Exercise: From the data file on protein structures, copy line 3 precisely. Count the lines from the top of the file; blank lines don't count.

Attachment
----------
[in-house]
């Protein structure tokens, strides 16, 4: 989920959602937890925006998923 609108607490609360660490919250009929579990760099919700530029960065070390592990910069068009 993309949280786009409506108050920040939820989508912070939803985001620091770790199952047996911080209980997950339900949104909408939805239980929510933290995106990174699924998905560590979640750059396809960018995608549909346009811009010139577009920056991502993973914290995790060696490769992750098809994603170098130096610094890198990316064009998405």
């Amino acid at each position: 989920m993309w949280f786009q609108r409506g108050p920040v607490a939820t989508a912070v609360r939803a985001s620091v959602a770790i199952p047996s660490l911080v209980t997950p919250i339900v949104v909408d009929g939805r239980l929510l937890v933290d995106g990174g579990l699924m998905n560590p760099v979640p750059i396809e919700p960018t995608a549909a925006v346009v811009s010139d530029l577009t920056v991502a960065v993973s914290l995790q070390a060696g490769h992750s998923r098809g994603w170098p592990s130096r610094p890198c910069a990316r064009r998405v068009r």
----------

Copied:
């Amino acid at each position: 989920m993309w949280f786009q609108r409506g108050p920040v607490a939820t989508a912070v609360r939803a985001s620091v959602a770790i199952p047996s660490l911080v209980t997950p919250i339900v949104v909408d009929g939805r239980l929510l937890v933290d995106g990174g579990l699924m998905n560590p760099v979640p750059i396809e919700p960018t995608a549909a925006v346009v811009s010139d530029l577009t920056v991502a960065v993973s914290l995790q070390a060696g490769h992750s998923r098809g994603w170098p592990s130096r610094p890198c910069a990316r064009r998405v068009r």